2 user 13 critic

Crystal Swan (2018)

Khrustal (original title)
Not Rated | | Drama | 30 August 2018 (Belarus)
In 1990s Belarus, a wanderlust young DJ is derailed by a typo in a forged US Visa application, forcing her to a backwater village where she is determined to fake her way to the American dream.


Darya Zhuk


Helga Landauer (screenplay by), Darya Zhuk (co-writer)
8 wins & 14 nominations. See more awards »




Credited cast:
Alina Nasibullina ... Velya
Ivan Mulin Ivan Mulin ... Stepan
Yuriy Borisov ... Alik
Svetlana Anikey Svetlana Anikey ... Velya's mother
Ilya Kapanets Ilya Kapanets ... Kostya
Anastasia Garvey Anastasia Garvey ... Vika
Lyudmila Razumova Lyudmila Razumova ... Alya
Natalya Onishenko Natalya Onishenko ... Angela
Anatoliy Golub
Artyom Kuren Artyom Kuren ... (as Artem Kuren)
Vyacheslav Shakalido Vyacheslav Shakalido ... Mihalych
Guy V. Cimbalo Guy V. Cimbalo ... American Consul (as Guy Cimbalo)
Rest of cast listed alphabetically:
Husky ... Tattoo master


In 1996 a young rebellious DJ tries to make her way to the U.S. She does everything in her power to get out of her motherland but the whole thing goes out on rails when she makes a typo in her Visa application. She tries to correct this mistake by going to the small dysfunctional town of Chrystal. The dysfunctionality in the town challenges her life and mentality she didn't quite believe were possible.

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village | See All (1) »




Not Rated | See all certifications »

Did You Know?


The official submission of Belarus to the 91st Academy Awards, the country's first submission in 22 years. See more »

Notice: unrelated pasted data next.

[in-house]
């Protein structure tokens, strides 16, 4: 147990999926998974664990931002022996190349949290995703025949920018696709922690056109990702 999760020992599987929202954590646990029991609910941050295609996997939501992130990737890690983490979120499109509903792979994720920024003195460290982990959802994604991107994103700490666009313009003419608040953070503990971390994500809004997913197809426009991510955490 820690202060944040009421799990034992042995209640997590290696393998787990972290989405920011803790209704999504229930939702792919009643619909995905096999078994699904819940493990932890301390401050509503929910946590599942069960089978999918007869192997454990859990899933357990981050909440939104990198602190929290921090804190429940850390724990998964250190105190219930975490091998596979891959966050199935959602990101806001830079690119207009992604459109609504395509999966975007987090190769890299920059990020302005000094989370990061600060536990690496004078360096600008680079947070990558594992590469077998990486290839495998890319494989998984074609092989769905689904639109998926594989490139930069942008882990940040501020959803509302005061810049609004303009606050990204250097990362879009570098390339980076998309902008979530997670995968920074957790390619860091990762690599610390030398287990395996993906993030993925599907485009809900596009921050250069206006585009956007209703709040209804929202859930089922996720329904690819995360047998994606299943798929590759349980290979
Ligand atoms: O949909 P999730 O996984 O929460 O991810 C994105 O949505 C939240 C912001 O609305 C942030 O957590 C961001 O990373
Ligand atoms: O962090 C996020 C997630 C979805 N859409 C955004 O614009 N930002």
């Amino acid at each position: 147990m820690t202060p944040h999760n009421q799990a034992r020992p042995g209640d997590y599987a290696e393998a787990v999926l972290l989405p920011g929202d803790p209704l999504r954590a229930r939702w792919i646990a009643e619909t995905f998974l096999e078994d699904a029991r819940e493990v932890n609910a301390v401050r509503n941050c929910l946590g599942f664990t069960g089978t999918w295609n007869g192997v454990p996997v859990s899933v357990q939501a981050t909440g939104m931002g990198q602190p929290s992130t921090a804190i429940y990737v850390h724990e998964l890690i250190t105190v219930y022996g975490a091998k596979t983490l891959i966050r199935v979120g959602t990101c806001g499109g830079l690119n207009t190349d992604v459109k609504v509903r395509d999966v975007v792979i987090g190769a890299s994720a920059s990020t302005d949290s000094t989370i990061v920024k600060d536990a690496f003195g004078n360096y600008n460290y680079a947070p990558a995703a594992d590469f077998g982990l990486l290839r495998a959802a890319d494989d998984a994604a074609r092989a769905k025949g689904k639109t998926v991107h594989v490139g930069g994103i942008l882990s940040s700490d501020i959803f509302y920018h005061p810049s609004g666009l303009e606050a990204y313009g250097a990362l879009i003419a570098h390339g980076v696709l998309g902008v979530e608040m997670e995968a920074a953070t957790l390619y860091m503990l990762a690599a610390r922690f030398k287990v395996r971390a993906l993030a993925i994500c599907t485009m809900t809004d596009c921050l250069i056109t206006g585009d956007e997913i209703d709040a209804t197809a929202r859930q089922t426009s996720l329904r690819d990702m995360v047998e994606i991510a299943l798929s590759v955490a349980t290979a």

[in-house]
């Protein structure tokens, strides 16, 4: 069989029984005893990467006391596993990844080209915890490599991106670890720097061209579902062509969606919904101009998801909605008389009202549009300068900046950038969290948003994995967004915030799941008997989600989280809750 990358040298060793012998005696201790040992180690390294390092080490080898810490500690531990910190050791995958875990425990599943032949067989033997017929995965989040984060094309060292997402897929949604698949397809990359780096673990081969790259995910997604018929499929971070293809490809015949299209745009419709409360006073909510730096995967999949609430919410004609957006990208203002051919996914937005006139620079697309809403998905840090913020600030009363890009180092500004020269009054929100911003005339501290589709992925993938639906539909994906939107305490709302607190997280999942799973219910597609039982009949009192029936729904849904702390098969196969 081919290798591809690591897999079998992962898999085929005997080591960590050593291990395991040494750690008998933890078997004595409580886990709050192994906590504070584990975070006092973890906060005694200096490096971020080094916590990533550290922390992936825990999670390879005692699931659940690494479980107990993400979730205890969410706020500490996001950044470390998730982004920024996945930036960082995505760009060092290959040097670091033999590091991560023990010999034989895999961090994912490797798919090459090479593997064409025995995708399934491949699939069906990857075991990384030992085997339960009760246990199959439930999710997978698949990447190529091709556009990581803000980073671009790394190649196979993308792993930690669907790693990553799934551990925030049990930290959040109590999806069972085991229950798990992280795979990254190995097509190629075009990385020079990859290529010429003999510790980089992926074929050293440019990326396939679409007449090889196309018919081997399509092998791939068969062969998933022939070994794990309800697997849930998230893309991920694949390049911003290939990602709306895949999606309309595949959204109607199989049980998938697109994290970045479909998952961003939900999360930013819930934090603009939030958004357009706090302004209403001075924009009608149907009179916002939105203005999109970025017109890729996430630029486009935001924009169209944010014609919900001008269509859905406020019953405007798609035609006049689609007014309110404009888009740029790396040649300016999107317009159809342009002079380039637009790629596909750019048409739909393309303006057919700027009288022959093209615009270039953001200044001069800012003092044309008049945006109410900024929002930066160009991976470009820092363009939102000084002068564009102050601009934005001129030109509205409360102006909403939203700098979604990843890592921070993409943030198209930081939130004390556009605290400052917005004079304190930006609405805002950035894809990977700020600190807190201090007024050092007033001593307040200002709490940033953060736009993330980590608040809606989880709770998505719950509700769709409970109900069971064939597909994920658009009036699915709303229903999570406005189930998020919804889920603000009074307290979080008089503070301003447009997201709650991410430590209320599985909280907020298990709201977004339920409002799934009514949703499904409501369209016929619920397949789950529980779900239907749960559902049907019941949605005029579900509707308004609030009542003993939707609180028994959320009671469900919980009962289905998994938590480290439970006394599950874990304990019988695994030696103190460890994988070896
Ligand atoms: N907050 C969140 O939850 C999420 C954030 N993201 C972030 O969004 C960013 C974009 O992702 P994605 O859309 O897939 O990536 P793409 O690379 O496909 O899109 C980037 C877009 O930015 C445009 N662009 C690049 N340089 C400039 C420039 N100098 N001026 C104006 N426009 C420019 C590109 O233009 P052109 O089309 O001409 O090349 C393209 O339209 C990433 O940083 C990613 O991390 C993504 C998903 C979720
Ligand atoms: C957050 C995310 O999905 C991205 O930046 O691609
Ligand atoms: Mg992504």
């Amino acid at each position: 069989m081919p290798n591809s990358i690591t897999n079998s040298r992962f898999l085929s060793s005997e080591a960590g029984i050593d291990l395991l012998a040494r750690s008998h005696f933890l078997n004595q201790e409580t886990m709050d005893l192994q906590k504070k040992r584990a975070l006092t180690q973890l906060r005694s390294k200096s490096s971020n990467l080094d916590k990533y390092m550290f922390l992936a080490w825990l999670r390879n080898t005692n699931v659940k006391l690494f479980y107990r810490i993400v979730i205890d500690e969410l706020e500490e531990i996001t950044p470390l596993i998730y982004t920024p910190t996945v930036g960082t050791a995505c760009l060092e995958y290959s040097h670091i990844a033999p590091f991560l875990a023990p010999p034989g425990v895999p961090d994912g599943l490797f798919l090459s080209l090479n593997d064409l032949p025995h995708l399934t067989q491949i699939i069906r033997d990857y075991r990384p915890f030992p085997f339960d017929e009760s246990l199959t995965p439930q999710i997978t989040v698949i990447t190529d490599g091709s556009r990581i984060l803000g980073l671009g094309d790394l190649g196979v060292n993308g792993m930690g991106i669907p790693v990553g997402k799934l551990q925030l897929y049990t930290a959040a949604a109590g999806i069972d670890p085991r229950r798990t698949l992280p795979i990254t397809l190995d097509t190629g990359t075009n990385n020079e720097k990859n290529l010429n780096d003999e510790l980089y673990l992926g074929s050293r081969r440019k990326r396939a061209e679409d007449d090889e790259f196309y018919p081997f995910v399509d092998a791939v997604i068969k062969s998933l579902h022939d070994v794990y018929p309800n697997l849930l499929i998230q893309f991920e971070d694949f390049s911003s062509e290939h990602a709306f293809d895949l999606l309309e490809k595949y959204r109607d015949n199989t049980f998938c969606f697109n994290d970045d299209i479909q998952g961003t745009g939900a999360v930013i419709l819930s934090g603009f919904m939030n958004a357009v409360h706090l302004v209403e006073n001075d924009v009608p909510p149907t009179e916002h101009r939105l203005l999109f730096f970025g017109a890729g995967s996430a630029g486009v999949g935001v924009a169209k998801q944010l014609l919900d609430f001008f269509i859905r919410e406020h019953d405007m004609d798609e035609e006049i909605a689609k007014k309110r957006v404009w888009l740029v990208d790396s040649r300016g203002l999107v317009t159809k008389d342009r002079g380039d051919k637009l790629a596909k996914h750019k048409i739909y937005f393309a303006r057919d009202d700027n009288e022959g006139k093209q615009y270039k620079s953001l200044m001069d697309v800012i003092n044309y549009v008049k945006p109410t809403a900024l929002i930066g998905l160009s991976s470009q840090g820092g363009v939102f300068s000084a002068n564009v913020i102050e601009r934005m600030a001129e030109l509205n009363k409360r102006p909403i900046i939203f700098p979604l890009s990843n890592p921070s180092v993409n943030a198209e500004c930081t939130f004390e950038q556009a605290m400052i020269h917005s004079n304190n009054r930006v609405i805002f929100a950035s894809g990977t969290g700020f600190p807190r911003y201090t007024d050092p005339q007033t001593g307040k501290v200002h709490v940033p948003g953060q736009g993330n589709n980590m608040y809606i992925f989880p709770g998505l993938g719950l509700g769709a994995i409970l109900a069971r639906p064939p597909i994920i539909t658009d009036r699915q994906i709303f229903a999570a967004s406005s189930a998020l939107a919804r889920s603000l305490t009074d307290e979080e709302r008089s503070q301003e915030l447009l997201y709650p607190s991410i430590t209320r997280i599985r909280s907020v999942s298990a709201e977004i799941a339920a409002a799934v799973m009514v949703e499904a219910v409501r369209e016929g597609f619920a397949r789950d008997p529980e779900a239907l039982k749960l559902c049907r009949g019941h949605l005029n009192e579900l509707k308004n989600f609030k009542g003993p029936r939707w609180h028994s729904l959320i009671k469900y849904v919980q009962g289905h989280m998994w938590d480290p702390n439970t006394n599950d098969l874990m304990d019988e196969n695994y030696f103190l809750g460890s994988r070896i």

User Reviews

Eastern European mood in a movie that's easy to love
23 April 2019 | by chimie-340-361128See all my reviews

I was a bit afraid after reading the plot (DJ girl wants to move to US from post-soviet Belorussia at any price) that Chrystal would be a movie made for Western viewers using the Soviet setting just as an exotica, but luckily, this was mostly not the case (the Lenin statues in a disco scene being a rare exception).

The movie captures the classical mood of Eastern Europe - people longing to "the West" - in a credible way, probably because Belorussians, despite living as close to Berlin as to Moscow find it still very hard to move freely to the West (I was even a bit surprised that the officials felt comfortable enough with the movie to send it to the Academy Awards).

It is somehow part of this mood that the movie could both qualify for a tragedy and a comedy: you may smile on the odd characters and small talks but it's very hard to find any character who is not having deep troubles. The makers of the movie seem to sympathize with most of them... I think even the motives of the guy who acts badly (try to avid spoilers here, sorry) are clear to everyone... no-one is pure evil nor an angel here.

I'm curious how this movie works for audiences in the US or Western Europe... for Eastern and Central Europeans (and fans of the region) it's well recommended.

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Release Date:

30 August 2018 (Belarus) See more »

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Crystal Swan See more »


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